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15 hours ago, dubois pierre said:

Unfortunately, despite its very good original condition this Leica Luxus I Mod.A 48402 did not raise the biddings at the auction of 12/06/2021 in Vienna. This sale shows a clear decline of the offers for this model.

https://leicaluxus.monsite-orange.fr/

 

Thanks for this very comprehensive coverage. As the advertisements for financial services say, the value of your investment may go up or down. That is if you regard the purchase of a vintage camera as an investment. 

10 hours ago, PG Black nickel said:

imagine the face of the guy who bought the luxus in 2013!!! he must think he would have been better off buying bitcoin!!! For an investment it's a failure!

Unless he's a real collector who doesn't care about the value of his collection...

Your second sentence says it all. I buy cameras as a collector only. Looking at this and other auctions, many of the items I bought are now worth more than I paid for them. Even if there was some fall off the effect would not be that great for me as most of my items are relatively 'modest'. However, for people who bought very expensive items at the height of the market the effect can be much greater. 

24 minutes ago, nitroplait said:

I wouldn't worry too much on making sense of some of the extreme prices paid on antique and art auctions.

It is one of those areas that remains sufficiently un-transparent to serve for money laundering.

I agree with your first sentence. Your second point might be true in some cases, as art works are a way of putting value aside, but I would have thought that auctions are a bit more transparent than most of the money laundering activities going on. What if the police came knocking on the auctioneer's door? In some countries auctioneers need a license of some kind.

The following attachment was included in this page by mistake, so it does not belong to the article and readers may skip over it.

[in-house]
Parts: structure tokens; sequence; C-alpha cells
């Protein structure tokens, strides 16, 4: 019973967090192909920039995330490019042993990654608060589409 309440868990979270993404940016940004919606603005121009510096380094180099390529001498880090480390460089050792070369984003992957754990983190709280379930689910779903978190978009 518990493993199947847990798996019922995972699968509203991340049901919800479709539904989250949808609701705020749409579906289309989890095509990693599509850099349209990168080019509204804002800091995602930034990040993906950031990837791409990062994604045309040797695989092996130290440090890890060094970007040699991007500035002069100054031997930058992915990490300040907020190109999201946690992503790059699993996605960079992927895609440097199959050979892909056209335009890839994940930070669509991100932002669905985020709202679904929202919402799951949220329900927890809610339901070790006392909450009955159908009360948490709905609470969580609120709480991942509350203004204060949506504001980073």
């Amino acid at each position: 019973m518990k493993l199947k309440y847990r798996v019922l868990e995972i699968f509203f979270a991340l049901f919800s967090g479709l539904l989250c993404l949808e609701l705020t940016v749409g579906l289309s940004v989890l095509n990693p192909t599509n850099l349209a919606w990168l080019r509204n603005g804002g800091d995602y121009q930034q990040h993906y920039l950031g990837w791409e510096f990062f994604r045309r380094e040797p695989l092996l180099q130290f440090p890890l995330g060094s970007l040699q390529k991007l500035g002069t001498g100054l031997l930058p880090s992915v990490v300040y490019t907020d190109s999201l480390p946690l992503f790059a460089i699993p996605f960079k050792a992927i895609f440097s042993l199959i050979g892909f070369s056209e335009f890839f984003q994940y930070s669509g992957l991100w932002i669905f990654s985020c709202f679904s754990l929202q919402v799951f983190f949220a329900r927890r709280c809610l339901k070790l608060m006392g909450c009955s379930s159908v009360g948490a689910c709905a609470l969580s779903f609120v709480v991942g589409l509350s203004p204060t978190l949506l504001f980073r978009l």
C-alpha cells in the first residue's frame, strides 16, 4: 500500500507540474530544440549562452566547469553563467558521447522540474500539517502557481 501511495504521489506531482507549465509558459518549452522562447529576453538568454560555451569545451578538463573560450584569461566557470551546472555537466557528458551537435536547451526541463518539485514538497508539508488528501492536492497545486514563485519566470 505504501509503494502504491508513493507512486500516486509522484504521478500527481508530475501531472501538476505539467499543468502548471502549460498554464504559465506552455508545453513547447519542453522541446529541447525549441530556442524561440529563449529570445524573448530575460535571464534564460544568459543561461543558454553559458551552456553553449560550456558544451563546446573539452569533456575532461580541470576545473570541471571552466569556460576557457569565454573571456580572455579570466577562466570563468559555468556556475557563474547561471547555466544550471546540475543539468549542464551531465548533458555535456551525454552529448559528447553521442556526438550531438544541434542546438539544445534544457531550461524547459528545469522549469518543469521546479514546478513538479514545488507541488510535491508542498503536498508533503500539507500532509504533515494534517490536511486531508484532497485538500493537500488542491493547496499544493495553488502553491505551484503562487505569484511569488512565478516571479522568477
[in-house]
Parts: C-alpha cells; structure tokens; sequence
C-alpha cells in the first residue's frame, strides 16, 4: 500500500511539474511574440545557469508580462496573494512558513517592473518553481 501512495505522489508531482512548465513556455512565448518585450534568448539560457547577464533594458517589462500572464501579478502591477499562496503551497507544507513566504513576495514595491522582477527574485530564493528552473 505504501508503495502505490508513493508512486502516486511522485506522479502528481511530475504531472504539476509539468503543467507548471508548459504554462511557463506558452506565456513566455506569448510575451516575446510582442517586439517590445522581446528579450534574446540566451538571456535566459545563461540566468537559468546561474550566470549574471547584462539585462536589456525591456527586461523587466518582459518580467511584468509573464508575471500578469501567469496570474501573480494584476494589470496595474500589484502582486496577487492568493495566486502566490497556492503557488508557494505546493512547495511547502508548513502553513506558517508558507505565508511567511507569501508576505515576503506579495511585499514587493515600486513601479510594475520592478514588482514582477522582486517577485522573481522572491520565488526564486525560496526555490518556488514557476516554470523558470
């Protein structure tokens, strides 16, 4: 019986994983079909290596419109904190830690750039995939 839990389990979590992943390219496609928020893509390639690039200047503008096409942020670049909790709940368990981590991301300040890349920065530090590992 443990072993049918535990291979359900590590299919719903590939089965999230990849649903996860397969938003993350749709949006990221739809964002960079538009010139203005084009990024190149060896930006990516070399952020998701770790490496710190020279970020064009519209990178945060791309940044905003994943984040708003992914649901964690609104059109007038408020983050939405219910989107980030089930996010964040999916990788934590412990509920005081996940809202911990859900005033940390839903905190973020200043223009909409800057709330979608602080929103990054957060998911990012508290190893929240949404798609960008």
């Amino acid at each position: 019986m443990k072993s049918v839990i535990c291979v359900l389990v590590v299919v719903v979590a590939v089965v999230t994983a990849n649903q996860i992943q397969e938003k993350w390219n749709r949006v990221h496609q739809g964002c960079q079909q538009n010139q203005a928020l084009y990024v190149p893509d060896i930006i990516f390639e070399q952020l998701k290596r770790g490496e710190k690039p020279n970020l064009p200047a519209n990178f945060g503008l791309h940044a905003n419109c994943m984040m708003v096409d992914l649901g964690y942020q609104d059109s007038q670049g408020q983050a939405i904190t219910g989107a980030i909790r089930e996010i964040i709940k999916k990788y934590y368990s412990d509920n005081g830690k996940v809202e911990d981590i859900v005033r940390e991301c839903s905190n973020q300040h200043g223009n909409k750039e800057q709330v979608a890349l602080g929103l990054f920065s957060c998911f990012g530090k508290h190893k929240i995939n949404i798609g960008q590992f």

William

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1 hour ago, willeica said:

 

I agree with your first sentence. Your second point might be true in some cases, as art works are a way of putting value aside, but I would have thought that auctions are a bit more transparent than most of the money laundering activities going on. What if the police came knocking on the auctioneer's door? In some countries auctioneers need a license of some kind.

William

Me too think that the money laundering has probably other ways than "official" auction houses, expecially in Europe (while for episodes which I casually observed, think that maybe some "private" buy-sell of highly valued classic cars can arise some suspicion...)  ; what I think is that a certain degree of "gray" can arise from possible maneuvring on prices to "overheat" some items, in the prospect of future sales of similar ones ... I mean (hipotesis, of course) ... if the auctioneer agrees with a "friend" for very high bid on, (let's say) a "montè en Sarre" Leica (of which the auctioneer already has the availability of, say, 5 or 6 items) with the explicit agreement of a following buyback , this creates an  "heating" of the attention on the item, to capitalize onto on the next auctions : I think that this kind of schema,  pursued with care, can be not alien to auction houses... possibly also with collateral agreements between different auction houses.

Is not a criminal nor illegal behavior in strict terms... any business has its own way to try to "influence" its marketplace.... and collecting is, by its side, a very special marketplace 

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You say ? Agreement with a competitor (to say, another auction house) to maneuvre the market is surely illegal, you're right ... is such for all business...  but an agreement - unwritten... "friendly"... with an individual... time to time for a "one shot" event like an auction...   I fear we are in a "grey zone"... 🙄